Some educational terms are understood differently from place to place. We in the Newfound Area School District deliver the learning with a shared understanding of the following definitions.
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Academic Rigor “Thorough, in‐depth, mastery of challenging tasks to develop cognitive skills through reflective thought, analysis, problem solving, evaluation, or creativity”. (International Center for Leadership in Education, 2007) "Rigor Redefined" (Tony Wagner, in Educational Leadership, 2008) 
Authentic Assessments Assessments that emulate the performance that would be required of the student in real-life situations. "The Case for Authentic Assessment" (Grant Wiggins, in Practical Assessment, Research & Evaluation, 1999) 
Carnegie Unit The measurement used in most high schools to determine how much coursework a student has completed. Students usually need at least 20 Carnegie units to graduate; one unit is equal to a conventional 50-minute class taken five times per week throughout the school year. A one-semester course is worth one-half of a Carnegie unit. The units were established and promoted 100 years ago by the Carnegie Foundation for the Advancement of Teaching. Today, the use of Carnegie unit has fallen into disfavor, as "seat time" is not a measure of learning. "Redefining the Carnegie Unit" (From It's Not a Matter of Time: Highlights from the 2011 Competency-Based Learning Summit) 
Cognitive Demand How content interacts with process to explicitly require appropriate cognitively demanding work. This is directly related to the number and strength of connections of concepts and procedures that a student needs to make to produce a response on the way to learning, including the level of reasoning required. (New Hampshire, Rhode Island, and Vermont Department of Education. (2004). Draft Tri‐State New England (TSNE) Mathematics Test Specifications. New Hampshire, Rhode Island, and Vermont Department of Education., 2004) "Exploring Cognitive Demand in Instruction and Assessment" (Karin Hess, National Center for the Improvement of Educational Assessment, 2005)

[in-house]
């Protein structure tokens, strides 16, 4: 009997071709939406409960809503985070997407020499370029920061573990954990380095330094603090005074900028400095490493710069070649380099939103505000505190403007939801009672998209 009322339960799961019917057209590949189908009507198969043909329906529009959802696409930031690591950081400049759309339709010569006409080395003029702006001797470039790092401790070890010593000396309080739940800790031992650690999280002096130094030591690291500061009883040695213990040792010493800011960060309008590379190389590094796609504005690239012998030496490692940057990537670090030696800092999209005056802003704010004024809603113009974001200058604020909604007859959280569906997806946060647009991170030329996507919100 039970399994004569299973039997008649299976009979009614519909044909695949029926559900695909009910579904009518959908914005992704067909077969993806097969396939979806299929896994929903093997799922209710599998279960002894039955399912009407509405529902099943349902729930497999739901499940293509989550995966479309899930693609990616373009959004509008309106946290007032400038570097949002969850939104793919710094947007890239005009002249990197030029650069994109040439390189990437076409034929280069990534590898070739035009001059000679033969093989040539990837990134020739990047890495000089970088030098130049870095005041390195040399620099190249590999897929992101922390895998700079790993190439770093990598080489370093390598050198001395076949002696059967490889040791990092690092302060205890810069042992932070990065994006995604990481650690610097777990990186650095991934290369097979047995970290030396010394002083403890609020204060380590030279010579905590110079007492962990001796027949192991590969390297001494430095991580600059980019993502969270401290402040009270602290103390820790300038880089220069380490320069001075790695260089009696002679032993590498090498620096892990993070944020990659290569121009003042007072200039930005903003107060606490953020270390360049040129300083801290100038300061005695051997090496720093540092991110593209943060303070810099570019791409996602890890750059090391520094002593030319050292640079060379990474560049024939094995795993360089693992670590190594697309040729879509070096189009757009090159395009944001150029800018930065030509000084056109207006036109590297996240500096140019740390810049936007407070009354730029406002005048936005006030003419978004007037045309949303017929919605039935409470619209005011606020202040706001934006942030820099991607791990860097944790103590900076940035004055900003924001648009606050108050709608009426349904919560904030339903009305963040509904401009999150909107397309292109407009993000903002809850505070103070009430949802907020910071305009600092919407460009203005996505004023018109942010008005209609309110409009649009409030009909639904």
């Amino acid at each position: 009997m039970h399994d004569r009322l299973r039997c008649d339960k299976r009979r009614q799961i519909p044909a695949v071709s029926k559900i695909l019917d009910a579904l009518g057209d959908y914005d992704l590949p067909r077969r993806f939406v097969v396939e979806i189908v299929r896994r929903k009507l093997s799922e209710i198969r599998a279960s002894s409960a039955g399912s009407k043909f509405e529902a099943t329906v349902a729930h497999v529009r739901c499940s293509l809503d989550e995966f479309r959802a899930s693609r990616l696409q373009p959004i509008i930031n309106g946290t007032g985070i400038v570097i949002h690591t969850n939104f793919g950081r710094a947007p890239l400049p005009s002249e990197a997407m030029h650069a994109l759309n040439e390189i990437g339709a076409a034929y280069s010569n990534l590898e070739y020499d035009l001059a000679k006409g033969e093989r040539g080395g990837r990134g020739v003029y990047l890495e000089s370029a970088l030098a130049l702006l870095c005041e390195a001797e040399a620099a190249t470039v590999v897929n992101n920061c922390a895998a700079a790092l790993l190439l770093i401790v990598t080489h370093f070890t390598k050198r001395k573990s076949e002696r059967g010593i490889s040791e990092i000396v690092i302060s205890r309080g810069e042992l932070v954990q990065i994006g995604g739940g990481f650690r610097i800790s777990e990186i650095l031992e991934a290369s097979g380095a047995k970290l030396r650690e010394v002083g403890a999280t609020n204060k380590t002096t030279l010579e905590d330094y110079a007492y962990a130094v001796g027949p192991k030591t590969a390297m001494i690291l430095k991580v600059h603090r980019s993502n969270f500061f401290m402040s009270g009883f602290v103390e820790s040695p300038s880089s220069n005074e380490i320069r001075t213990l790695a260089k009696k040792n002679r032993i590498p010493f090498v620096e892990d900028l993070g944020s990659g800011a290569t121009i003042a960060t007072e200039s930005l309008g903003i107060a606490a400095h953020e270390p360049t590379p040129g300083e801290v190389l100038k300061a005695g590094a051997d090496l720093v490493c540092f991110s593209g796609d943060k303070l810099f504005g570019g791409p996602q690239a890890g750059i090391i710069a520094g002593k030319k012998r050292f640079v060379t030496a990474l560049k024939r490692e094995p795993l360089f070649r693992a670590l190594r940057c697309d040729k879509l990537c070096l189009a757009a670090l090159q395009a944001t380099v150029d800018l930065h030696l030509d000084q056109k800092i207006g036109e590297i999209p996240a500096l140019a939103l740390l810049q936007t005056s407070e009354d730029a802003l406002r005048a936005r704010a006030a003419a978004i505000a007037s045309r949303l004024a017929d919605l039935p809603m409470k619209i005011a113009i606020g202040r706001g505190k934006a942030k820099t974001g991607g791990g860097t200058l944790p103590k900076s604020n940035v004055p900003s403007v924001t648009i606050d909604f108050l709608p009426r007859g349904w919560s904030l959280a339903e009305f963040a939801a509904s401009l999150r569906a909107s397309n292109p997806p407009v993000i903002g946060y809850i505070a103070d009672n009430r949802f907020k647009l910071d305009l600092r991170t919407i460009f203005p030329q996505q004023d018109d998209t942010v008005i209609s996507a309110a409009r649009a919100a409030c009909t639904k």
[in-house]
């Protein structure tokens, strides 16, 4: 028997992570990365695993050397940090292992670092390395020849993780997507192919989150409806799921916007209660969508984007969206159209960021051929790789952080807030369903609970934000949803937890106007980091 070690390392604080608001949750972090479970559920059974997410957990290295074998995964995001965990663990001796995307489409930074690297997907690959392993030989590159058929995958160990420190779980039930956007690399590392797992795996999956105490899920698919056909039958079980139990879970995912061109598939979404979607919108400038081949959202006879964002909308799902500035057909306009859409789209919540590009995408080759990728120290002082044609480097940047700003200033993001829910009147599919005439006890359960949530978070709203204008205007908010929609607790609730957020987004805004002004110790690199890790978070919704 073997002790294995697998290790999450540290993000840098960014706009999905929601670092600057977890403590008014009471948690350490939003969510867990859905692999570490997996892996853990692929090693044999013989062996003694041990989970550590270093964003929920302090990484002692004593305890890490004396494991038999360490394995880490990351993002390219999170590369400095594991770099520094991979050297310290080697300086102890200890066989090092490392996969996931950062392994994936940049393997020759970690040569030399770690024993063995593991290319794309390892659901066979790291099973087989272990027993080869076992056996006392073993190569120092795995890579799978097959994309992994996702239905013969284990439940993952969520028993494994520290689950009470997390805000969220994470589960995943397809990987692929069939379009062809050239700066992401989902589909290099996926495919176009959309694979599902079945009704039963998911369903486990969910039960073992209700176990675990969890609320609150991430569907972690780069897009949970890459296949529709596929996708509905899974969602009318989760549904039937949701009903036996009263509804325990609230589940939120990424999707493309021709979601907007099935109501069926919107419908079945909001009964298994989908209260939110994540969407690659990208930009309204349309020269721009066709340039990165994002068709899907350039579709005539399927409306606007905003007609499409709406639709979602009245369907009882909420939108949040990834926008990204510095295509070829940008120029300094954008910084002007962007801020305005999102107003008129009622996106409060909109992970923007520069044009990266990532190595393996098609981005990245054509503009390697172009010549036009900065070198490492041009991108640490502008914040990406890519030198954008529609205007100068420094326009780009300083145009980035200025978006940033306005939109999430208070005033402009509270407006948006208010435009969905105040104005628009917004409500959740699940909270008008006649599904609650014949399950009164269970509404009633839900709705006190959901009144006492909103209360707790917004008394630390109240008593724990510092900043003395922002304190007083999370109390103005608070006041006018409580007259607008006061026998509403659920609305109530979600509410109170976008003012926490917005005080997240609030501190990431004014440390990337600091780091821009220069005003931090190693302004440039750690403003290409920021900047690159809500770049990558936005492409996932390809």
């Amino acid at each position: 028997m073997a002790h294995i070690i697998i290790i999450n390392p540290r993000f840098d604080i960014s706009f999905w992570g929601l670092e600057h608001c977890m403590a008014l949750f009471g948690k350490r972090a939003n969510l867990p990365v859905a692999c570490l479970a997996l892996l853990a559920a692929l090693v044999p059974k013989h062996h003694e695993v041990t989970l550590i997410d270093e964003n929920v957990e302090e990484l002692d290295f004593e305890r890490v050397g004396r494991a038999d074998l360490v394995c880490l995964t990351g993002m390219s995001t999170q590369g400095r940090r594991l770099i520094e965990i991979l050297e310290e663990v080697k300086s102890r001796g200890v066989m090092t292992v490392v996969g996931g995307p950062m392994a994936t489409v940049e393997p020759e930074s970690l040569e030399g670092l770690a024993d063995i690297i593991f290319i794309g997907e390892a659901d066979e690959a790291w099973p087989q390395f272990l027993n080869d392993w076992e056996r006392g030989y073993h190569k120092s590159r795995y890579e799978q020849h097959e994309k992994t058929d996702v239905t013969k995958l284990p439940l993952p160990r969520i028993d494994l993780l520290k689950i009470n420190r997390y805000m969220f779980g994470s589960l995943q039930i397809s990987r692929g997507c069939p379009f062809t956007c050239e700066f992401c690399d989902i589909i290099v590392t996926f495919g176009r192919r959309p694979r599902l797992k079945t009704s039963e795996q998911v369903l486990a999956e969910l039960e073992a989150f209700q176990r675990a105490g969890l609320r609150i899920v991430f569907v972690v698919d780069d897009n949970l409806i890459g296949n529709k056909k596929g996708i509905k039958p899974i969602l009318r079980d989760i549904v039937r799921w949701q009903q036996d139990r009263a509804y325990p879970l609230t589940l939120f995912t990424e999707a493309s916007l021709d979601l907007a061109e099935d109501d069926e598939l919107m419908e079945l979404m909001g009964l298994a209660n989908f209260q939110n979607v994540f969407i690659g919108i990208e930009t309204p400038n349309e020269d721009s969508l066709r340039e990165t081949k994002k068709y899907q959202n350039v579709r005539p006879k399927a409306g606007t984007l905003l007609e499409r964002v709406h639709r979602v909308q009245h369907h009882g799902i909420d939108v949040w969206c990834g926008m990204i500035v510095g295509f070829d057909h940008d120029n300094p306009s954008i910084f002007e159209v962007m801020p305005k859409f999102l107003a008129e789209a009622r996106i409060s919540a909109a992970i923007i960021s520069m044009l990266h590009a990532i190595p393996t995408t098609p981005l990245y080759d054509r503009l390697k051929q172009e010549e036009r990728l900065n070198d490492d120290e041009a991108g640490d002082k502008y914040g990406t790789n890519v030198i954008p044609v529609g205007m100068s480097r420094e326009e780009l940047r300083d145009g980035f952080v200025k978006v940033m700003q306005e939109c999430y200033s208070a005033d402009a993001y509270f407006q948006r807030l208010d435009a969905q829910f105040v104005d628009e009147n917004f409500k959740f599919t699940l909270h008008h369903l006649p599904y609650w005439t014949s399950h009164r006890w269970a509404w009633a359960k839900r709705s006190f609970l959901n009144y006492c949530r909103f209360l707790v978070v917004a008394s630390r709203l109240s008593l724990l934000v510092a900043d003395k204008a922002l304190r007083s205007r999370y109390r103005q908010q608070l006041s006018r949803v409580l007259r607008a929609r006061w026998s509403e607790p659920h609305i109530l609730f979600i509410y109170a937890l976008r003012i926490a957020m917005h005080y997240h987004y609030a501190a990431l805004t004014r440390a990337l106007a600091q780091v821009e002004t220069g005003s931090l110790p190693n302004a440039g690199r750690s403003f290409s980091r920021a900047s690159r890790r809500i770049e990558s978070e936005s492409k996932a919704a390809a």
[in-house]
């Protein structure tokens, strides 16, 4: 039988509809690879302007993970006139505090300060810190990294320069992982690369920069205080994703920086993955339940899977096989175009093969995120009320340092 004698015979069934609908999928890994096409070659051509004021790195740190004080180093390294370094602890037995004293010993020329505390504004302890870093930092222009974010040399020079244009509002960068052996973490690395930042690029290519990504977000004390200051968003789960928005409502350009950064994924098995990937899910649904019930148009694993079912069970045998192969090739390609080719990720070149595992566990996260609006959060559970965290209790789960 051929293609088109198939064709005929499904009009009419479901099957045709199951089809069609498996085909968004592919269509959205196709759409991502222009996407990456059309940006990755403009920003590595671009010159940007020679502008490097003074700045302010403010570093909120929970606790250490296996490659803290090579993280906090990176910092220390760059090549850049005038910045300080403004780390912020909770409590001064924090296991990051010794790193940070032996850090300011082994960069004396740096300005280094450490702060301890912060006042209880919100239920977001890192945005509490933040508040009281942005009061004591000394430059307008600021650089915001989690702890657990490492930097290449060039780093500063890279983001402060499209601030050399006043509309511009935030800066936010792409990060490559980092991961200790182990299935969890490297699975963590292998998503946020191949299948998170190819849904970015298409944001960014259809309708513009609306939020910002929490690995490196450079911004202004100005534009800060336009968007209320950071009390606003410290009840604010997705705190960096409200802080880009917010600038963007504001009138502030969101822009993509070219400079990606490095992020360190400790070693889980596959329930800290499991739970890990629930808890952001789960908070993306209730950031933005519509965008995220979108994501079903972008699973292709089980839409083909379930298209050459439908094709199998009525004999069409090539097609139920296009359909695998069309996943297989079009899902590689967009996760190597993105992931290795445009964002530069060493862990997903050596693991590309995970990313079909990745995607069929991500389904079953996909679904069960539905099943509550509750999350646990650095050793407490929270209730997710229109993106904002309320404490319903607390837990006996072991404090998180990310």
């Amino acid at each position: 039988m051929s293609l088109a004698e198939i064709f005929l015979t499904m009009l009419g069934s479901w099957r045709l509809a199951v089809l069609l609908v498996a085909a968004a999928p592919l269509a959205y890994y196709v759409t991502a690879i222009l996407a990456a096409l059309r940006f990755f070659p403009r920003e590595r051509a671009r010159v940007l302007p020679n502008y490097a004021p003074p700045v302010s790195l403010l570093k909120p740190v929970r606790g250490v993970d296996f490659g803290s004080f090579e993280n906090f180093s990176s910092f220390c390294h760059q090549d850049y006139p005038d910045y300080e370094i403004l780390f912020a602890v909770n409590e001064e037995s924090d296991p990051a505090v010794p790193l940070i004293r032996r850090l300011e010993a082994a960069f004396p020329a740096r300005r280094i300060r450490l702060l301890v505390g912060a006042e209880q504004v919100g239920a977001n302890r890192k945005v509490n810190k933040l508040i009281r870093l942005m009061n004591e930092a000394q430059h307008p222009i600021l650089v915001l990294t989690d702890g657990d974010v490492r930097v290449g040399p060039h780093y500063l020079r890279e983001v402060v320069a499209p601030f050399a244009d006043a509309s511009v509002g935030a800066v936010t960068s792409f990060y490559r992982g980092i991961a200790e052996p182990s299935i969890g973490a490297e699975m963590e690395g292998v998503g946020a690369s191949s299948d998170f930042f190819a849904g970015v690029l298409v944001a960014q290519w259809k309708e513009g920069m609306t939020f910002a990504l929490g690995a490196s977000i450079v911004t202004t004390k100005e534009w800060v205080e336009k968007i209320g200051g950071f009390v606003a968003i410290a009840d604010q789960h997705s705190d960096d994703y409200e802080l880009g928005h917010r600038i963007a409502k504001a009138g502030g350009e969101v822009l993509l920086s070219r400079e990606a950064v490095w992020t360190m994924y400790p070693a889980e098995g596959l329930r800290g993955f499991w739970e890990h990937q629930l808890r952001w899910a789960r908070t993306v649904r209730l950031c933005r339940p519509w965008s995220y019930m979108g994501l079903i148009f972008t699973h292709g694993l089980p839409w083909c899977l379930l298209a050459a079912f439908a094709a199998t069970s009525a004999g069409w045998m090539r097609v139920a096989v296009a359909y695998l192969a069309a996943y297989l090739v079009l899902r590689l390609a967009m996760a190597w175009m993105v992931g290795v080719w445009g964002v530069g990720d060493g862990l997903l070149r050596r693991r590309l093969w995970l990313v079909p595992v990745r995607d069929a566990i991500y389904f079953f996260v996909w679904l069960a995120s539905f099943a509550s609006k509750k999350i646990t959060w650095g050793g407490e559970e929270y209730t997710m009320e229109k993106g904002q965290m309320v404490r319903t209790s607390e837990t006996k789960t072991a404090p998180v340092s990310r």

Competencies The Knowledge, Skills, and/or Behaviors students must master in a specific content or performance area. Competency Based Pathways (iNACOL's competency wiki) 
Differentiated Instruction A form of instruction that seeks to "maximize each student's growth by meeting each student where she is and helping the student to progress. In practice, it involves offering several different learning experiences in response to students' varied needs. Learning activities and materials may be varied by difficulty to challenge students at different readiness levels, by topic in response to students' interests, and by students' preferred ways of learning or expressing themselves." Source: Quote from "Lesson 1: What Is Differentiated Instruction?" in Differentiating Instruction, an ASCD PD Online course by L. Kiernan, 2000, Alexandria, VA: Association for Supervision and Curriculum Development. Rick Wormeli on Differentiation (A Schooltube Video)